Tuesday, February 07, 2006


TRANSLATE is a useful little function that can replace given characters in the first string with other given characters. TRANSLATE will go through the provided string looking for any instance of characters in the first list and, when found, replace them with the corresponding character in the second list. Any characters in the given string that don't show up in the first list are left alone.

If the first list is longer than the second list, that means that some characters have no corresponding character. In that case, such characters are simply replaced with nothing (ie. deleted). So if you want to remove a character, put them at the end of your first list. It clearly doesn't make sense for the second list to be longer than the first list, nor does it make sense to have duplicates in the first list (although it certainly makes sense in the second list). If you do have inconsistent duplicates in your first list, Oracle seems to choose the character in the second list corresponding to its first occurence in the first list.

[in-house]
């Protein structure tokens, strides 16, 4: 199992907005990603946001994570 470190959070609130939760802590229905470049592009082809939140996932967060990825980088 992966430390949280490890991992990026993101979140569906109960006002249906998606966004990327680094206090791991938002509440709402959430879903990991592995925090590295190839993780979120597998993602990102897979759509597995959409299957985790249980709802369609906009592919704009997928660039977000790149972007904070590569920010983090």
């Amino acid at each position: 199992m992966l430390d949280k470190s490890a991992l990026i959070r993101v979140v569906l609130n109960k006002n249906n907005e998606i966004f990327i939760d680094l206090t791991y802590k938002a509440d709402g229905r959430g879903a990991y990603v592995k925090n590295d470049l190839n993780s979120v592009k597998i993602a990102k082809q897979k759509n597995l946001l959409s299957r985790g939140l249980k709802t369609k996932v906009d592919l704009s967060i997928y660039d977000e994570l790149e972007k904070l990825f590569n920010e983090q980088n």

By the way, the two lists are actually passed as strings, but it makes more sense to picture them as lists. C programmers will be most comfortable, because they are used to interpreting strings as arrays of characters, and that's what we're dealing with here.

TRANSLATE is under chapter 6 (Functions) of Oracle's SQL Reference.